Wordfence Bug Bounty Program — Terms and Conditions
These Wordfence Bug Bounty Program (“Program”) Terms and Conditions (“Terms and
Conditions”), describe the terms and conditions of your participation in the Program and are a binding
agreement between you (the “Researcher”) and Defiant, Inc., a Delaware corporation, and its
officers, directors, employees, agents, licensees, independent contractors, successors, and assigns are
referred to herein collectively as “Company.”
For the purposes of these Terms and Conditions, a “Vulnerability” is any information
submitted through the Wordfence Vulnerability Submission Form.
Researchers may submit Vulnerabilities of any type for CVE assignment via the Wordfence Vulnerability
Submission Form located at https://www.wordfence.com/threat-intel/vulnerabilities/submit, or our CVE request form located at
https://www.wordfence.com/request-cve/. Independent Researchers do not need to
participate in the Program in order to report Vulnerabilities to Company or request a CVE ID. If you would like
to report a Vulnerability to Wordfence for CVE assignment, or addition to the Wordfence Intelligence
Vulnerability database, please use the Wordfence Vulnerability Submission Form.
To participate in the Program, Researchers must accept and follow these Terms and Conditions. Company
reserves the right to modify the scope, rules, and vulnerability reward payouts at any time. These Terms and
Conditions are incorporated into and made part of the Wordfence Terms of Service by reference. If you do not
agree to these Terms and Conditions, do not submit Vulnerabilities through the Program.
1. Wordfence Bug Bounty Program Rules
The Researcher agrees as follows:
Researcher Accounts and General Rules
- To participate in the Program, Researchers must create a Researcher Account and be
authenticated at the time the Researcher submits the Vulnerability. To create a Researcher
Account, please visit: https://www.wordfence.com/threat-intel/researcher-register.
- When you submit a Vulnerability, the Researcher Profile information you provide in connection
with your Researcher Account, including your name, alias, display name, Twitter handle,
Facebook url, LinkedIn url, website address, and biographical information may be displayed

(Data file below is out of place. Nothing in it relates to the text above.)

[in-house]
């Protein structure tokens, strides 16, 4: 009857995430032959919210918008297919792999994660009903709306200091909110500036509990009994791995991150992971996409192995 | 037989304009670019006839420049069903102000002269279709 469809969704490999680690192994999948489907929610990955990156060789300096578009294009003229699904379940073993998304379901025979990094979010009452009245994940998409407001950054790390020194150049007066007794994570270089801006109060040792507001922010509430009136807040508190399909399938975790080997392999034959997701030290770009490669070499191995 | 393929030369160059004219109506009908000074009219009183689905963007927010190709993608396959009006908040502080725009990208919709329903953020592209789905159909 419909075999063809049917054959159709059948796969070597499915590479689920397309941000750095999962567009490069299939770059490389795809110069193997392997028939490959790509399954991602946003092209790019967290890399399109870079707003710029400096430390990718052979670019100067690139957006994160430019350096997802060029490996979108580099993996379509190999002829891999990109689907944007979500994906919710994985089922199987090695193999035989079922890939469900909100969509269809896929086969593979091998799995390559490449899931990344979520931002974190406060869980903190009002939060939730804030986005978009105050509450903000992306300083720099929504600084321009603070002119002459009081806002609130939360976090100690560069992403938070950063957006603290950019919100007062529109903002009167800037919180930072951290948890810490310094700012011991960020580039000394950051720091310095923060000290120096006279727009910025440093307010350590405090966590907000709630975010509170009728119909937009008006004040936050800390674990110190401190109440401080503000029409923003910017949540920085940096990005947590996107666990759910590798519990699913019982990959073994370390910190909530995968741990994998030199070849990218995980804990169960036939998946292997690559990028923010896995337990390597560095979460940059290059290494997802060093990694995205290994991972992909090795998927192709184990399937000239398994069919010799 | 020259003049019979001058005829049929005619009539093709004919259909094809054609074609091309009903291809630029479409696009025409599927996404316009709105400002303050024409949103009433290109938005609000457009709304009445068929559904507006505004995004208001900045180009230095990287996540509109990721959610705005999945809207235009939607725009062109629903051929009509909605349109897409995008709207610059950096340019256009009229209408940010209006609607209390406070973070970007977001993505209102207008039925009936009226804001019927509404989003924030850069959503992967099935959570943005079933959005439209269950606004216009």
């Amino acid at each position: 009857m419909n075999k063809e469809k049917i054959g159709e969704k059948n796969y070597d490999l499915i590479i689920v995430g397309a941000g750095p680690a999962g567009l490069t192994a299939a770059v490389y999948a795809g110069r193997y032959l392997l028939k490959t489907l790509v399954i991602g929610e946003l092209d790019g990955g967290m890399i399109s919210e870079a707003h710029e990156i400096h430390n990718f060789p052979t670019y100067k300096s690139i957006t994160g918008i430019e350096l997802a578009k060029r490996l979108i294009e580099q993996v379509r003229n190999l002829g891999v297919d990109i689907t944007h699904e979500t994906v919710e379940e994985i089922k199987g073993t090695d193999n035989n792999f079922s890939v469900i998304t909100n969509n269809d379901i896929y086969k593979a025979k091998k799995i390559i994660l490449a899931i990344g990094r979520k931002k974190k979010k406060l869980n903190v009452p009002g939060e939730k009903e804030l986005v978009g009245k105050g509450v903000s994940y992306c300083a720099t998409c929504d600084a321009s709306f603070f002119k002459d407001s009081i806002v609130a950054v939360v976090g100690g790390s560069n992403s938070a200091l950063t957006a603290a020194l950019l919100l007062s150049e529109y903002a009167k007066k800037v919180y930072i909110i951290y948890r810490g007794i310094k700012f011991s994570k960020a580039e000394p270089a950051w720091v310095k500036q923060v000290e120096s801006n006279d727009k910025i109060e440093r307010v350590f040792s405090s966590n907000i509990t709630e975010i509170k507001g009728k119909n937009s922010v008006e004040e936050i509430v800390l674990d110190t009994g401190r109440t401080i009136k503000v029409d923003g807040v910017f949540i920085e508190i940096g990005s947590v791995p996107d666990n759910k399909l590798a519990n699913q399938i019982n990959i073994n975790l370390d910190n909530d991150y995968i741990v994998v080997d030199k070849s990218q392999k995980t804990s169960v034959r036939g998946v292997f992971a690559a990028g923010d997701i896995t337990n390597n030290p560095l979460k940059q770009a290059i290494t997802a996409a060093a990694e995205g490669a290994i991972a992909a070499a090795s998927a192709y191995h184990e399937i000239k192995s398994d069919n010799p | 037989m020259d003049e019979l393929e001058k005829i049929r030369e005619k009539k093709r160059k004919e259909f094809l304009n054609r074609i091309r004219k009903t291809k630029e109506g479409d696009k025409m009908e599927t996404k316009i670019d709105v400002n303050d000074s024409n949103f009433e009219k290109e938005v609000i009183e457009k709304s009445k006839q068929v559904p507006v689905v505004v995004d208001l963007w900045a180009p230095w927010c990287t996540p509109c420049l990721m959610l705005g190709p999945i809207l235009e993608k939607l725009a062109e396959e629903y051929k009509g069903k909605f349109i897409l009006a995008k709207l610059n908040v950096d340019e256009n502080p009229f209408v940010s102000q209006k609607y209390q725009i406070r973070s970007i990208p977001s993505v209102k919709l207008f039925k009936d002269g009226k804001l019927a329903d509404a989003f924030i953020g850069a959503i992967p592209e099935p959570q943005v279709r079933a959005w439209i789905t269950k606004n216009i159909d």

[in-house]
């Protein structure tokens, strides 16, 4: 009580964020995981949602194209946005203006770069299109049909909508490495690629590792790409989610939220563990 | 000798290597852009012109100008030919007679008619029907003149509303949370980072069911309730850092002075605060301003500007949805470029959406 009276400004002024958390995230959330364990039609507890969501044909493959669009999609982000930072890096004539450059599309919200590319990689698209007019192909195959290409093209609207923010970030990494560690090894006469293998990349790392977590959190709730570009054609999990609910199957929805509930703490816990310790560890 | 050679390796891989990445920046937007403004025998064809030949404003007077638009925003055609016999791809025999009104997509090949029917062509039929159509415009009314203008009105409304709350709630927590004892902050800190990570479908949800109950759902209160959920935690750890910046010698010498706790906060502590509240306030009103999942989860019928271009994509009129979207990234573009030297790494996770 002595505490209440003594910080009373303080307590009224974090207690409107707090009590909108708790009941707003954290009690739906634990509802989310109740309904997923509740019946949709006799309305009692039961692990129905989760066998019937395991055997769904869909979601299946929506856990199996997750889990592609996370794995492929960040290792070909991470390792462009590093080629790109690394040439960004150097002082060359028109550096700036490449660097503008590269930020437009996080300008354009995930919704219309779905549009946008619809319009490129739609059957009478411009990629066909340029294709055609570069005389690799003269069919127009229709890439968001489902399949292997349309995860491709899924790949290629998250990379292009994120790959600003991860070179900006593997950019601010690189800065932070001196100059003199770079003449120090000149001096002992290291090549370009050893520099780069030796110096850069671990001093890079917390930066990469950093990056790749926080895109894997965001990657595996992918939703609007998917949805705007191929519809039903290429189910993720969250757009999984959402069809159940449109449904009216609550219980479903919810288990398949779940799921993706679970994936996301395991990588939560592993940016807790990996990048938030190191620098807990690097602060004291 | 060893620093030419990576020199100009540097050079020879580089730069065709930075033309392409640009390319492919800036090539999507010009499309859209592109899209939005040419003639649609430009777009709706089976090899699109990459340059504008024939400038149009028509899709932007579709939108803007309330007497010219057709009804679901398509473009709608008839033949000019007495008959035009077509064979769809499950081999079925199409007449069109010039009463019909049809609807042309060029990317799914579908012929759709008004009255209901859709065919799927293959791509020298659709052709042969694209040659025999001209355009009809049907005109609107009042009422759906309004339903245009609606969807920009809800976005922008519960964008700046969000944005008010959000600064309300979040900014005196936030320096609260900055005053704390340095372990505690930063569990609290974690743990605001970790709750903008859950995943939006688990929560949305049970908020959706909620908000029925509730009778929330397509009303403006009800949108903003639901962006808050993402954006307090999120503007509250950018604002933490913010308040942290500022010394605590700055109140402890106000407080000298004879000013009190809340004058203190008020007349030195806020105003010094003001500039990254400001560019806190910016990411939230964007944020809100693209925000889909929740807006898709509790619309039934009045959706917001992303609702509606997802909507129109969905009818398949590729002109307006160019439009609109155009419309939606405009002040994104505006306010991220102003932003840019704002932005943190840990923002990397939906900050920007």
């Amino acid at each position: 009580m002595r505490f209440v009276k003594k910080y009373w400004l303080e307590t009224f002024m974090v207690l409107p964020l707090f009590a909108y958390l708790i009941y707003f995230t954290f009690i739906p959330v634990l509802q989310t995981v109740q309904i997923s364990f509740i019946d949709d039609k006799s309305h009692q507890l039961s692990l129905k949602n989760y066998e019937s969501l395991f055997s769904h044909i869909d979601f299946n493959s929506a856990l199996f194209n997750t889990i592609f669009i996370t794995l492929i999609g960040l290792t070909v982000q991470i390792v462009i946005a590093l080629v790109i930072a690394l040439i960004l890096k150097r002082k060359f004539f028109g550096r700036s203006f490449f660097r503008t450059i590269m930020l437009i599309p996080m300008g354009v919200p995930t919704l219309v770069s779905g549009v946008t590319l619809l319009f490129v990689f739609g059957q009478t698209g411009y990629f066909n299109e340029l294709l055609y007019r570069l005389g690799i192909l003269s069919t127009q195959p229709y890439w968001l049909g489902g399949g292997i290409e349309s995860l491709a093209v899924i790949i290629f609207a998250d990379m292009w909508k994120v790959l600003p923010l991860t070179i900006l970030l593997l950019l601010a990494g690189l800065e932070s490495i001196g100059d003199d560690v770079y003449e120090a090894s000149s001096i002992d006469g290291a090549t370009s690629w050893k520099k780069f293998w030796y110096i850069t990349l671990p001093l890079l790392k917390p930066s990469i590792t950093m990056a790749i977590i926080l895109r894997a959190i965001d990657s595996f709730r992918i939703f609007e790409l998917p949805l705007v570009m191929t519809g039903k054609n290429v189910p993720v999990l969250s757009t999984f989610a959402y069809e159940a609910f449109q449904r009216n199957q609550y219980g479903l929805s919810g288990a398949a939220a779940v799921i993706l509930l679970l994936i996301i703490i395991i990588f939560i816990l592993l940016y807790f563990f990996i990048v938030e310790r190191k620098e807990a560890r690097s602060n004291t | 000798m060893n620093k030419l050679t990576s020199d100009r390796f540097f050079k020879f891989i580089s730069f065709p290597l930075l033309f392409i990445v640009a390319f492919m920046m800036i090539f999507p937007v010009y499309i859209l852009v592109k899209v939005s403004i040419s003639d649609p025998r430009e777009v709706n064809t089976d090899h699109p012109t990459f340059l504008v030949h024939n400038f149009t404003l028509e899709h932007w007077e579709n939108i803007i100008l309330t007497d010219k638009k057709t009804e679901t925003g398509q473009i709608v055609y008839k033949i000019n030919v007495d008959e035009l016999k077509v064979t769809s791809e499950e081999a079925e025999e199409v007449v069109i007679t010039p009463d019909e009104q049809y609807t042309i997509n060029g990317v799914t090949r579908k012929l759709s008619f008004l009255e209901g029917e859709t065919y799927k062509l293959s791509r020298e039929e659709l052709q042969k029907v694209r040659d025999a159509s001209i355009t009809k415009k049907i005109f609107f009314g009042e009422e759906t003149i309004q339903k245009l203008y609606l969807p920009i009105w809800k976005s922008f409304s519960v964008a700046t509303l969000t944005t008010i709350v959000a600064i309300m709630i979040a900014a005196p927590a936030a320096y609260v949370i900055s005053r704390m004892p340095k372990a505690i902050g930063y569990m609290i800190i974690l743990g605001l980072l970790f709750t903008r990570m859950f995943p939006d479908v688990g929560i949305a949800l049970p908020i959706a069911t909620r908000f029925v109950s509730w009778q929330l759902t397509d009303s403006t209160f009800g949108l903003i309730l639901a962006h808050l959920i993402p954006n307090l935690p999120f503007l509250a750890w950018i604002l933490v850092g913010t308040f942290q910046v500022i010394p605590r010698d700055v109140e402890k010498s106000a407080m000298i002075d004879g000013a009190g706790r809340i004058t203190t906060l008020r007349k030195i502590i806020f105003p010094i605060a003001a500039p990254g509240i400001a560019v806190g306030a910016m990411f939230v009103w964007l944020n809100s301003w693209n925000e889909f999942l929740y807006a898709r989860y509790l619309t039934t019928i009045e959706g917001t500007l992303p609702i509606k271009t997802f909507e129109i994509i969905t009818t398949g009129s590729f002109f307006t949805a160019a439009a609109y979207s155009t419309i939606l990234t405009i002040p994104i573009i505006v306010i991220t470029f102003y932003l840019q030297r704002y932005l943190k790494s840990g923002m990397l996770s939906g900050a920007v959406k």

publically and shared with Company service providers and other Researchers.
- Company must be the only organization a Researcher submits the Vulnerability to, and the
Vulnerability must not be previously disclosed elsewhere, in order to be eligible for Reward
Payment as set forth in the Wordfence Bug Bounty Reward Payment Schedule.
If you opt to have Wordfence handle the responsible disclosure process, you will not publicly
disclose any of the Vulnerability’s details until the CVE has been made public, at which point
Wordfence has followed their posted responsible disclosure guidelines and will contact you.
- Vulnerabilities should be considered confidential until they have been published in the
Wordfence Intelligence vulnerability database.
- If details are shared with a third party while in the responsible disclosure period, a
Researcher will be given a warning for the first offense. Additional offenses may
result in the Researcher being banned from participating in the program.
Eligibility and Reward Payment
- For any submitted Vulnerability to be eligible for Reward Payment, it must be within the bug
bounty program scope outlined in the section titled “Bug Bounty Program Scope” below.
- Any Vulnerability may be rejected or returned to the Researcher if it is missing complete
details that help validate and confirm the existence of the Vulnerability.
- A Researcher can only have 5 pending Vulnerability submissions open at any given time, unless